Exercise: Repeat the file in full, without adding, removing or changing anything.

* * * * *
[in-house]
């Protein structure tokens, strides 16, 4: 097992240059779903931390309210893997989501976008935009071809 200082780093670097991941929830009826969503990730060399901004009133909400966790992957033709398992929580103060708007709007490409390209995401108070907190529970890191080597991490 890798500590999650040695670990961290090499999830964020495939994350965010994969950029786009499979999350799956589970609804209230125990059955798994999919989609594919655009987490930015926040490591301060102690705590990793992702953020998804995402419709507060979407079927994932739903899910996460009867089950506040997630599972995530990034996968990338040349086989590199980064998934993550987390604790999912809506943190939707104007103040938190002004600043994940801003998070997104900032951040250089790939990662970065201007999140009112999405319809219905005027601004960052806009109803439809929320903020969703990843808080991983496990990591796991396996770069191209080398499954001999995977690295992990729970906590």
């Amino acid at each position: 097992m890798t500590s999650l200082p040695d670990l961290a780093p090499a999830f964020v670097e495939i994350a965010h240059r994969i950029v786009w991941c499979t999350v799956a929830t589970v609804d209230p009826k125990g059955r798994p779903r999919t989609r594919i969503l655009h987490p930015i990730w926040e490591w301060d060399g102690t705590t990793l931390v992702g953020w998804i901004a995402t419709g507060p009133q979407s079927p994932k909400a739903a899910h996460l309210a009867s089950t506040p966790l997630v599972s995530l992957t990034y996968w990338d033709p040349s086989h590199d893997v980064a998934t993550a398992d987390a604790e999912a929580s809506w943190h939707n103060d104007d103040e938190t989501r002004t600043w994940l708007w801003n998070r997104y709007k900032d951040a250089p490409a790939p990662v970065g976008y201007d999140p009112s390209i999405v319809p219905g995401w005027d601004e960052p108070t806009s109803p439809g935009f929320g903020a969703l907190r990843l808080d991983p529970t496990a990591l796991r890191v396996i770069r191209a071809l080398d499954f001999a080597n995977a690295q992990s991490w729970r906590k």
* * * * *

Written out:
[in-house]
């Protein structure tokens, strides 16, 4: 097992240059779903931390309210893997989501976008935009071809 200082780093670097991941929830009826969503990730060399901004009133909400966790992957033709398992929580103060708007709007490409390209995401108070907190529970890191080597991490 890798500590999650040695670990961290090499999830964020495939994350965010994969950029786009499979999350799956589970609804209230125990059955798994999919989609594919655009987490930015926040490591301060102690705590990793992702953020998804995402419709507060979407079927994932739903899910996460009867089950506040997630599972995530990034996968990338040349086989590199980064998934993550987390604790999912809506943190939707104007103040938190002004600043994940801003998070997104900032951040250089790939990662970065201007999140009112999405319809219905005027601004960052806009109803439809929320903020969703990843808080991983496990990591796991396996770069191209080398499954001999995977690295992990729970906590």
């Amino acid at each position: 097992m890798t500590s999650l200082p040695d670990l961290a780093p090499a999830f964020v670097e495939i994350a965010h240059r994969i950029v786009w991941c499979t999350v799956a929830t589970v609804d209230p009826k125990g059955r798994p779903r999919t989609r594919i969503l655009h987490p930015i990730w926040e490591w301060d060399g102690t705590t990793l931390v992702g953020w998804i901004a995402t419709g507060p009133q979407s079927p994932k909400a739903a899910h996460l309210a009867s089950t506040p966790l997630v599972s995530l992957t990034y996968w990338d033709p040349s086989h590199d893997v980064a998934t993550a398992d987390a604790e999912a929580s809506w943190h939707n103060d104007d103040e938190t989501r002004t600043w994940l708007w801003n998070r997104y709007k900032d951040a250089p490409a790939p990662v970065g976008y201007d999140p009112s390209i999405v319809p219905g995401w005027d601004e960052p108070t806009s109803p439809g935009f929320g903020a969703l907190r990843l808080d991983p529970t496990a990591l796991r890191v396996i770069r191209a071809l080398d499954f001999a080597n995977a690295q992990s991490w729970r906590k």